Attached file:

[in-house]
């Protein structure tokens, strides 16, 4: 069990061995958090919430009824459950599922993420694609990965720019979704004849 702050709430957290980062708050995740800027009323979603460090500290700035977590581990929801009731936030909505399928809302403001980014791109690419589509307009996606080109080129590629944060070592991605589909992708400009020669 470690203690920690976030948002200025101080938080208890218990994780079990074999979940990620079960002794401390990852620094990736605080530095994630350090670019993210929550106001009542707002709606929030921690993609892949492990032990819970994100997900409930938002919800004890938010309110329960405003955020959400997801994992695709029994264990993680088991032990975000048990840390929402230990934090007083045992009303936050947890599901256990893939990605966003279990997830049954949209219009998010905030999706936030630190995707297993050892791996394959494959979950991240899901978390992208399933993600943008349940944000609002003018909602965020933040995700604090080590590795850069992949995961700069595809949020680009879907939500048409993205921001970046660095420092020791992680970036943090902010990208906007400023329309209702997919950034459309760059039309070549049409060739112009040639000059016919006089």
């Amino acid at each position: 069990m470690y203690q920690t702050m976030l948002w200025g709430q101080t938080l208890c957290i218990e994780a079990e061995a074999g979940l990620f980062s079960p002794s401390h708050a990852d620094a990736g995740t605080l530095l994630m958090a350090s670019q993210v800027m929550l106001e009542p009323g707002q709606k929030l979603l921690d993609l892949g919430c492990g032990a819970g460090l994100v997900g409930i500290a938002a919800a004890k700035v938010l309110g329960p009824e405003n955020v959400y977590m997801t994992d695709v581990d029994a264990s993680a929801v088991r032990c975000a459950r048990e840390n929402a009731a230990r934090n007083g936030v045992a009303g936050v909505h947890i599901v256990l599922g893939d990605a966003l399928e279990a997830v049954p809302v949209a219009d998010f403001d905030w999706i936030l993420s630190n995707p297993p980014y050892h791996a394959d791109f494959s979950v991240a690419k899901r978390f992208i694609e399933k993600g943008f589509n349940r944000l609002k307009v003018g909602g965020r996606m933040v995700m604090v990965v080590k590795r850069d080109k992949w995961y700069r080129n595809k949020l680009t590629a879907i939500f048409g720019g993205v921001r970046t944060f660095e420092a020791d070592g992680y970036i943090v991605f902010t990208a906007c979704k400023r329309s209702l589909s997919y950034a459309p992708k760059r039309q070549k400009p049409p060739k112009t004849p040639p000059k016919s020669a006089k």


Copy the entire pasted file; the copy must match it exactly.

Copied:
[in-house]
């Protein structure tokens, strides 16, 4: 069990061995958090919430009824459950599922993420694609990965720019979704004849 702050709430957290980062708050995740800027009323979603460090500290700035977590581990929801009731936030909505399928809302403001980014791109690419589509307009996606080109080129590629944060070592991605589909992708400009020669 470690203690920690976030948002200025101080938080208890218990994780079990074999979940990620079960002794401390990852620094990736605080530095994630350090670019993210929550106001009542707002709606929030921690993609892949492990032990819970994100997900409930938002919800004890938010309110329960405003955020959400997801994992695709029994264990993680088991032990975000048990840390929402230990934090007083045992009303936050947890599901256990893939990605966003279990997830049954949209219009998010905030999706936030630190995707297993050892791996394959494959979950991240899901978390992208399933993600943008349940944000609002003018909602965020933040995700604090080590590795850069992949995961700069595809949020680009879907939500048409993205921001970046660095420092020791992680970036943090902010990208906007400023329309209702997919950034459309760059039309070549049409060739112009040639000059016919006089």
């Amino acid at each position: 069990m470690y203690q920690t702050m976030l948002w200025g709430q101080t938080l208890c957290i218990e994780a079990e061995a074999g979940l990620f980062s079960p002794s401390h708050a990852d620094a990736g995740t605080l530095l994630m958090a350090s670019q993210v800027m929550l106001e009542p009323g707002q709606k929030l979603l921690d993609l892949g919430c492990g032990a819970g460090l994100v997900g409930i500290a938002a919800a004890k700035v938010l309110g329960p009824e405003n955020v959400y977590m997801t994992d695709v581990d029994a264990s993680a929801v088991r032990c975000a459950r048990e840390n929402a009731a230990r934090n007083g936030v045992a009303g936050v909505h947890i599901v256990l599922g893939d990605a966003l399928e279990a997830v049954p809302v949209a219009d998010f403001d905030w999706i936030l993420s630190n995707p297993p980014y050892h791996a394959d791109f494959s979950v991240a690419k899901r978390f992208i694609e399933k993600g943008f589509n349940r944000l609002k307009v003018g909602g965020r996606m933040v995700m604090v990965v080590k590795r850069d080109k992949w995961y700069r080129n595809k949020l680009t590629a879907i939500f048409g720019g993205v921001r970046t944060f660095e420092a020791d070592g992680y970036i943090v991605f902010t990208a906007c979704k400023r329309s209702l589909s997919y950034a459309p992708k760059r039309q070549k400009p049409p060739k112009t004849p040639p000059k016919s020669a006089k």